Commission Continues Hearing on Gallo’s Addition, Townhouse Project

posted: December 8th, 2012 12:11 pm | 1Comment

Questions about parking as well as the advisability of adding a second story on top of a building at least three decades old led the Newport Beach Planning Commission this week to postpone a decision on a project at Gallo’s Deli and the adjacent empty lot.

The Corona del Mar Plaza project would add six townhomes with a subterranean garage, a parking lot and a second story on top of Gallo’s at 3900 East Coast Highway.

The townhomes and a parking lot would replace a gravel lot that has traditionally been used only during the holiday season to sell Christmas trees.

However, during a Thursday hearing, commissioners questioned the wisdom of adding a second story to the existing deli, which the applicant said was planned in order to protect the existing food use permit, which dates back to 1975.

The commissioners also questioned plans to allow residents of the townhomes to park in a 10-space lot that also would accommodate deli customers and the new office space.

“I honestly don’t think this project is very well thought out,” said Commissioner Kory Kramer. “I think it’s very problematic. I think the parking issues are problematic.”

The project’s plans would increase on-street parking by three spaces by eliminating curb cuts.

One neighbor spoke at the hearing, saying that at one point, a car spa or a car dealership was considered for the empty lot. Another Corona del Mar resident said the project’s name, Plaza Corona del Mar, was a poor choice because the name is similar to Corona del Mar Plaza, which is used for the shopping center off Avocado Avenue.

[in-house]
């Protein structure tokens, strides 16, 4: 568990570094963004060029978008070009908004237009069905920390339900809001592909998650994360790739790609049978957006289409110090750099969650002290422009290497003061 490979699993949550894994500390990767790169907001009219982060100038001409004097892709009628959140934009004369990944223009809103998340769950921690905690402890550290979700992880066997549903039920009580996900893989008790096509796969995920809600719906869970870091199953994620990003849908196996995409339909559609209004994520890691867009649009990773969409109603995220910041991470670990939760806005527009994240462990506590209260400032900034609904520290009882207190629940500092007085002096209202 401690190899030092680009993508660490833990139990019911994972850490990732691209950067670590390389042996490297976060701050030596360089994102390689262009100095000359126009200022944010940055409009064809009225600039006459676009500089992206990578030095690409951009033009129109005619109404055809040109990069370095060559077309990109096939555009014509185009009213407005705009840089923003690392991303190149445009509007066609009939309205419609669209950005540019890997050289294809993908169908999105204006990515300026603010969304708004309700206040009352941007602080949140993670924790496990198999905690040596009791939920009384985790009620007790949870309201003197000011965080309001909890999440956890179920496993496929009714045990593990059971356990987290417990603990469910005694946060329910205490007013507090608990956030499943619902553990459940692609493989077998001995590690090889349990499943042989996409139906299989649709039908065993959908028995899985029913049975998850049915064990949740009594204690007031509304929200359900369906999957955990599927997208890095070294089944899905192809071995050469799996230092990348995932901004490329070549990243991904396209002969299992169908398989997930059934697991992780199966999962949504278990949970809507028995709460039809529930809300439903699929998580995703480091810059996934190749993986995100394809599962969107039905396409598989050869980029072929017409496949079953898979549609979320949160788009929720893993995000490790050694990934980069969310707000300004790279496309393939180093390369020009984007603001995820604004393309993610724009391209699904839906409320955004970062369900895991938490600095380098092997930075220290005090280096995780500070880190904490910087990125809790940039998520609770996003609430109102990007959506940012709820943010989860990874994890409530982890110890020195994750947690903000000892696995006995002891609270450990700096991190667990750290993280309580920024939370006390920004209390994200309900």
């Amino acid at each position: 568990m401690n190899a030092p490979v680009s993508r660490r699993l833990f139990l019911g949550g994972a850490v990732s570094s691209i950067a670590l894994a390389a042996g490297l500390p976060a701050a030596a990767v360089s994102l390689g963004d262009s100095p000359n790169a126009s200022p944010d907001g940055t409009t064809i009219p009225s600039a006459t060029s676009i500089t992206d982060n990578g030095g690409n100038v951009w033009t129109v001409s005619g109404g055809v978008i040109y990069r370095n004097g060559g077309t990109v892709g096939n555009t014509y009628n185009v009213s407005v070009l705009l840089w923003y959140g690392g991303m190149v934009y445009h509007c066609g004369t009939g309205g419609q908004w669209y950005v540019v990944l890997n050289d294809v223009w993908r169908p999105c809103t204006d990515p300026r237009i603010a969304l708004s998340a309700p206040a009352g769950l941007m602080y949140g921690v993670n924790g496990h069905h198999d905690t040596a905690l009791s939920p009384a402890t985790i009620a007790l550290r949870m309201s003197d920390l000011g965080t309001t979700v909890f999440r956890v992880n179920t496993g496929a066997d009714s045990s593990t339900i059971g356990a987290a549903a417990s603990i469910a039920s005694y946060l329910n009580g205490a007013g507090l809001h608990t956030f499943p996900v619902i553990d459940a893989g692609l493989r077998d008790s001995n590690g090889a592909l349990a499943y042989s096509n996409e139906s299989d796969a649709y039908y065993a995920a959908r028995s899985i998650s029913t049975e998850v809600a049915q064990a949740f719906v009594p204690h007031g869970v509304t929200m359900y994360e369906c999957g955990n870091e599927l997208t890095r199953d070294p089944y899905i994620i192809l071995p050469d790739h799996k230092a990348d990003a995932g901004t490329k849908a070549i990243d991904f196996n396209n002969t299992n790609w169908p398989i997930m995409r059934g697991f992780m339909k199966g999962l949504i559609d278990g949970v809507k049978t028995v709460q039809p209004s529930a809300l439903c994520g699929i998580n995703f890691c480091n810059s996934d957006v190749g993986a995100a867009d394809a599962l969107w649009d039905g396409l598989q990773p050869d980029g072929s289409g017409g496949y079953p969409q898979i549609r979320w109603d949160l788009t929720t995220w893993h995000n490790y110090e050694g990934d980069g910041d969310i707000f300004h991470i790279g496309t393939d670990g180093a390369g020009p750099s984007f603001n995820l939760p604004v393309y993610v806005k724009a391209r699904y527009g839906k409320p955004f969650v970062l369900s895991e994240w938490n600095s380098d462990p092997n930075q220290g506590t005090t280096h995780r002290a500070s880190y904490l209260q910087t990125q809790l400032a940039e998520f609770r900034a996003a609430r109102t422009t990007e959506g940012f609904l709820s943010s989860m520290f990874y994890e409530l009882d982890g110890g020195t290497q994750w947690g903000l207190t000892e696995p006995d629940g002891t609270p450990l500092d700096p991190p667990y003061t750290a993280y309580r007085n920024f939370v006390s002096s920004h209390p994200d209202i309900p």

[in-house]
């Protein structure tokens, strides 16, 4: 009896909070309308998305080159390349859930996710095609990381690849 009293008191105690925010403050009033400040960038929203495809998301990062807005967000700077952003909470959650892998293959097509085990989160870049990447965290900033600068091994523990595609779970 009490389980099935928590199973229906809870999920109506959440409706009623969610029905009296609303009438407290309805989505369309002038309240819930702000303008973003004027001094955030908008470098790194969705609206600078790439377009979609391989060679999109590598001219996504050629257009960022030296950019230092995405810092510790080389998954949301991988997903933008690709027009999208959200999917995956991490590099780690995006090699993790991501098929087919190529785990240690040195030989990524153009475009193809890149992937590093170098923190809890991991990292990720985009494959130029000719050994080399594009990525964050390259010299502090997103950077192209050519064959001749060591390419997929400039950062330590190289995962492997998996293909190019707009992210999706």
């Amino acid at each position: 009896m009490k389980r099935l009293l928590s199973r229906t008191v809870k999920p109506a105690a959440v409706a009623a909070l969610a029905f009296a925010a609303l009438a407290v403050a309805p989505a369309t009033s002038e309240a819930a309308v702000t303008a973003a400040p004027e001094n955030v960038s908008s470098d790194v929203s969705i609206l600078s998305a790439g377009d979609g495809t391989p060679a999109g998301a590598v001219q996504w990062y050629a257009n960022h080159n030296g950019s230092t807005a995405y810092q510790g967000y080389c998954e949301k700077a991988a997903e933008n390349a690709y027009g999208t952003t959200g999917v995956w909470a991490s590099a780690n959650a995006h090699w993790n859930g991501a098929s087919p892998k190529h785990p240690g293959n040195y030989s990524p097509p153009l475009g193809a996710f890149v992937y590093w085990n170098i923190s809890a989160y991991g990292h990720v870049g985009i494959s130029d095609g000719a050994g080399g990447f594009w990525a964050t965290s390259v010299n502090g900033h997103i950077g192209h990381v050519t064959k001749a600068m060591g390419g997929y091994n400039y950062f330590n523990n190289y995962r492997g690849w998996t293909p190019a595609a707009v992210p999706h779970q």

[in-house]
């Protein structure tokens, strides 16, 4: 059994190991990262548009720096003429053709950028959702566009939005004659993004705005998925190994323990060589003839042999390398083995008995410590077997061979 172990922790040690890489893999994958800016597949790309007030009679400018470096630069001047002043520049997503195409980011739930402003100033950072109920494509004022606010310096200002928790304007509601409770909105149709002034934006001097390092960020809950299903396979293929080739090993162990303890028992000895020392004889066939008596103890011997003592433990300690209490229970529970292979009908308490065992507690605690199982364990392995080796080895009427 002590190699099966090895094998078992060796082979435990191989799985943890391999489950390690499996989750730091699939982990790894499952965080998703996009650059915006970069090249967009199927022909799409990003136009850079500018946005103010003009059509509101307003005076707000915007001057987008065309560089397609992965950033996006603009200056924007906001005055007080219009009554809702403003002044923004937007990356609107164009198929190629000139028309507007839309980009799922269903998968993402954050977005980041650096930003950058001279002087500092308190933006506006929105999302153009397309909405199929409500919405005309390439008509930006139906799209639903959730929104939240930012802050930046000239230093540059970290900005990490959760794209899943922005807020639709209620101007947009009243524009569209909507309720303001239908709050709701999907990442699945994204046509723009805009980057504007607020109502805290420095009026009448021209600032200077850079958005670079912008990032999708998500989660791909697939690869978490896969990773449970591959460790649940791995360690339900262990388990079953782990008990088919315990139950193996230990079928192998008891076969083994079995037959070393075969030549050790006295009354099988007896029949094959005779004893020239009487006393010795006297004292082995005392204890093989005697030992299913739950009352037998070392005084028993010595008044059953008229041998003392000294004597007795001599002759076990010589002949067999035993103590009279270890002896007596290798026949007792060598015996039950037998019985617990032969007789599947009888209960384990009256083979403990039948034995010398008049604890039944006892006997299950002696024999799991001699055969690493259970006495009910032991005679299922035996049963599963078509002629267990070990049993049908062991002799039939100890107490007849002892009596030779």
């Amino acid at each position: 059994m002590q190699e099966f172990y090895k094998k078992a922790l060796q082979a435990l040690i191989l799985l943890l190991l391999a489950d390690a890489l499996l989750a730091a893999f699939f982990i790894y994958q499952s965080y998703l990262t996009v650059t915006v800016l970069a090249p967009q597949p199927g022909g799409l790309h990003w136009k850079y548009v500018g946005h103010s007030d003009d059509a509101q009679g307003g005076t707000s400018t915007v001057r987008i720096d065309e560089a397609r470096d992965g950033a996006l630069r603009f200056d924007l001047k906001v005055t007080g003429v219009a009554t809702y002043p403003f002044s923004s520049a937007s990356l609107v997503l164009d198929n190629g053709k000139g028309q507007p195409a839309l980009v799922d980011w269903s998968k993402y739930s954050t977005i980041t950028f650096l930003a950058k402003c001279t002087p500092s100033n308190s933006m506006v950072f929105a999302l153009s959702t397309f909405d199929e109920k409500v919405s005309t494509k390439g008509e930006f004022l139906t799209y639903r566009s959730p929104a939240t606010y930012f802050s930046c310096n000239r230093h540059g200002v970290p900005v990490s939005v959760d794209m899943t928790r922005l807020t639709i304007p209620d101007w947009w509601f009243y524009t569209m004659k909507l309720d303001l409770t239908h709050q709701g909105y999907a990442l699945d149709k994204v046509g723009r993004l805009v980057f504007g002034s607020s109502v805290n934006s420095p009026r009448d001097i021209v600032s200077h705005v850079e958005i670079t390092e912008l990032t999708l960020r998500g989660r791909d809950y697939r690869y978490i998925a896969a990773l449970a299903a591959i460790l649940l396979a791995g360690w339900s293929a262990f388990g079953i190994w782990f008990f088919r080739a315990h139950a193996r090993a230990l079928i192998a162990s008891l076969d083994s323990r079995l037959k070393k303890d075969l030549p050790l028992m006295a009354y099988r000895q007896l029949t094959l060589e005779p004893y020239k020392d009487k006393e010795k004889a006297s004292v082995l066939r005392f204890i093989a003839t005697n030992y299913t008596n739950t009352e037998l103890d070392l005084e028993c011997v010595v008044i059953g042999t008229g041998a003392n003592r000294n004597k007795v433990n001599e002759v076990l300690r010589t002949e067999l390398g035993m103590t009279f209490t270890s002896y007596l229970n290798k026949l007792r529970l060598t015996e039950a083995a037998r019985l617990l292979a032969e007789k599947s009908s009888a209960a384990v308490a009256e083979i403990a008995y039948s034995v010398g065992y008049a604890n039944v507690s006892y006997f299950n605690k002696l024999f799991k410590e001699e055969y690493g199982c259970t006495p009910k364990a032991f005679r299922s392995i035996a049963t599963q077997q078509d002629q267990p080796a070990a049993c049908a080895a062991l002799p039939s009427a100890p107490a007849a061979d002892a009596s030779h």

In the end, Commission Chairman Michael Toerge moved to continue the hearing until Jan. 3, and the motion passed unanimously. In the meanwhile, Kramer said he would confer with city staff about specific concerns.

Read our earlier stories here and here.

One Response to “Commission Continues Hearing on Gallo’s Addition, Townhouse Project”



December 9th, 2012

Naming the property Plaza Corona del Mar coopts the name of the established and successful property adjacent to the Civic Center and that’s not right. Gallo’s won’t even be a plaza anyway. The second-story add-on of two offices and a shared bathroom on top of the existing building does not create a plaza, at least not according to most definitions of plaza. The townhomes are separate except for parking space bean-counting. Maybe the owner considers his plaza similar to those south of the border where plazas can be geographic areas of influence or control, but that doesn’t make sense, does it? It’s a sandwich shop. I can only guess at the owner’s alternate names for Plaza Corona del Mar. Maybe Gary’s Deli Plaza? Oops, sorry. Plaza Gary’s Deli, but with carry-out beer. Or Public Property Plaza. That’s probably most fitting.

Leave a comment